Question: Do you do or suggest any kind of physical warm-ups (non-musical) such as hand or arm stretches before practicing or playing (or after as well)? I believe I read that you used to do yoga.
Albert’s reply: In general, I suggest keeping your body in shape. Practicing the piano for long hours can take its toll on the upper body musculature. Neck, shoulder and back pain are all-too-common ailments among pianists. Even sitting doing nothing for hours can affect the muscles supporting the spine, let alone the constant physical demands that practicing piano puts on the back, shoulders, forearms, wrists and fingers.
Many ailments can be averted via good posture and a technique free of any tension that does not serve musical expression or a specific practice aim. This is the domain of an expert teacher who can supervise and train you one-on-one. Most pianists do tend to play with far more muscular tension than is necessary. (I was no exception.) Not only does the inability to control tension fail to result in the most beautiful sound in physically complex music, but over time it can do accumulative damage to the body as well.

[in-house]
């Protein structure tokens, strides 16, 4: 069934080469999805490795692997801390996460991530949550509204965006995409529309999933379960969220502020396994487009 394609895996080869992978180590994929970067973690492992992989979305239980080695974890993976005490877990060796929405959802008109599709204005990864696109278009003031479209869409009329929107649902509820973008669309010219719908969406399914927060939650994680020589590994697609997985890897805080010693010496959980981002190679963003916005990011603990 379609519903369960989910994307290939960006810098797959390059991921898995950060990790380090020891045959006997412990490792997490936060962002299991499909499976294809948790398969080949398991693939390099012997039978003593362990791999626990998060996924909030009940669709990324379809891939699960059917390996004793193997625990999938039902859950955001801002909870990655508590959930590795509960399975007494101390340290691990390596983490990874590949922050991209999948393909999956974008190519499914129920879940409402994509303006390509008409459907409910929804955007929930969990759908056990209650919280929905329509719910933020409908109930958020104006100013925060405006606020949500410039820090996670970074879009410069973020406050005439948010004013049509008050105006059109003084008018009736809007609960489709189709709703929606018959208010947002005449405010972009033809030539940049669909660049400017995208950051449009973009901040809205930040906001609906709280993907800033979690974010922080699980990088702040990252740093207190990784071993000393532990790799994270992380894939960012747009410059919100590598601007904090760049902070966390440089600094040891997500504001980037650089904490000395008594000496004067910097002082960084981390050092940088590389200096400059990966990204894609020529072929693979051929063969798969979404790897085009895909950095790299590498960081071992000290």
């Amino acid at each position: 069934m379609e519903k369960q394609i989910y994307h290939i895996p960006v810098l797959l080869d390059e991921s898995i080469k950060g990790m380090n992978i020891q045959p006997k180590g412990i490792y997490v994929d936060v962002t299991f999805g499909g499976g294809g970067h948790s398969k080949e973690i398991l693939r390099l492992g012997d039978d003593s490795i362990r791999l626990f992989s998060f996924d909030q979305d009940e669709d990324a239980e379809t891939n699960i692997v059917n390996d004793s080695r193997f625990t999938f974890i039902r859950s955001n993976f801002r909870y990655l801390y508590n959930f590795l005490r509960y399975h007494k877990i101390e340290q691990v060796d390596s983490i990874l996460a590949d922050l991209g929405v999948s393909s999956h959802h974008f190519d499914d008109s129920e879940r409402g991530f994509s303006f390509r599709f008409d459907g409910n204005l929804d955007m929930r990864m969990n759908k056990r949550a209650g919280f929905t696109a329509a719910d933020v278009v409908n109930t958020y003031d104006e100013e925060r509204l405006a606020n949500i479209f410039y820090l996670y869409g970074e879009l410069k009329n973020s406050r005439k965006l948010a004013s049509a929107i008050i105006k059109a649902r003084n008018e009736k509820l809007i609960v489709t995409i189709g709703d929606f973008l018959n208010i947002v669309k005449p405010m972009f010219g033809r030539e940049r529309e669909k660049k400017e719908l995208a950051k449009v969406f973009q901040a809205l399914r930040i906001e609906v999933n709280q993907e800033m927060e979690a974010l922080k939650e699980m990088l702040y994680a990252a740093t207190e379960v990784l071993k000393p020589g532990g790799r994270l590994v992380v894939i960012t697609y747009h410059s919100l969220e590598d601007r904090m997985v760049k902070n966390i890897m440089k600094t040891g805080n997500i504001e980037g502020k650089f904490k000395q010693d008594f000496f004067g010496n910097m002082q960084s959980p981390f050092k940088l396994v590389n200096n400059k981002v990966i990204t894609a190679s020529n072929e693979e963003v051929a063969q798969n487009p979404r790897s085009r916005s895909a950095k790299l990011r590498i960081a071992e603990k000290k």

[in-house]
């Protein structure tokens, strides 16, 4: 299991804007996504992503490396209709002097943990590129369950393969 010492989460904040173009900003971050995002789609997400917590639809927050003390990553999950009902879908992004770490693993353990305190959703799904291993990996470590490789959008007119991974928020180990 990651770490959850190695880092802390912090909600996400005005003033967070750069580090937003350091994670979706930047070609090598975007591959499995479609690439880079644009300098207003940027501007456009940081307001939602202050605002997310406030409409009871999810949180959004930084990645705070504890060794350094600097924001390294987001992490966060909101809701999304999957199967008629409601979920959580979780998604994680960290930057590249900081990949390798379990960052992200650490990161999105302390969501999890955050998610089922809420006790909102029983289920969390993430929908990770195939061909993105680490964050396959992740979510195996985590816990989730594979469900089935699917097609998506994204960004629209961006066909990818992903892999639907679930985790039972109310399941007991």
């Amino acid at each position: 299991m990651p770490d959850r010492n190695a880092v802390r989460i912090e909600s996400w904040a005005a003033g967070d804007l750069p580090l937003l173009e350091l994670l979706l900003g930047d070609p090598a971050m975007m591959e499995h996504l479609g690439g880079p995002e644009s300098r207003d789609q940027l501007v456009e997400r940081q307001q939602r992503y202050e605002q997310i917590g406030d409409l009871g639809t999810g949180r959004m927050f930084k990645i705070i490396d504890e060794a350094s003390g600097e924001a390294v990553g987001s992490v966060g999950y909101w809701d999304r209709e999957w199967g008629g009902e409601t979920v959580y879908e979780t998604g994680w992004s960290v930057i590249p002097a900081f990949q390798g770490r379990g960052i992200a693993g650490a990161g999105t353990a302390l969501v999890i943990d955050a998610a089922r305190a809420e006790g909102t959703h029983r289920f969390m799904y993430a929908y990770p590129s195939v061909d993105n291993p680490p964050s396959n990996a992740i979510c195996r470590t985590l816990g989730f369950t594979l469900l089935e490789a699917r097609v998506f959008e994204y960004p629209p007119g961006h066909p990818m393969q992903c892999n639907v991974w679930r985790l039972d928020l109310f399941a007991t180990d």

I’ve done Bikram yoga as necessary physical therapy for my spine. For me, it fully lives up to its claims and more. This website is dedicated to learning piano, so it is not the place to extoll the virtues of yoga or other nonmusical exercises. In brief, I can’t recommend it highly enough for spinal health.
Before practicing I often take a minute to stretch my shoulders. I do so because it loosens not only my shoulders but also the muscles around my upper spine and neck. There’s no need to detail this or any other particular exercise here because your body might have different needs. I can say, however, that in addition to yoga numerous physical therapy exercises which I learned from exercise physiologist Pete Egoscue’s books, as well as from physical therapists and personal trainers, have proven very helpful to me. (His book Pain Free at Your PC might just as well be titled Pain Free at Your Piano.)
I’ve written about warming up at the piano in other articles (those on warming up for lessons and warming up the hands). In general, in addition to scales and double notes, I find that the best warmup exercise for the hands is practicing counterpoint, such as fugues, since it requires the independent control of all fingers.
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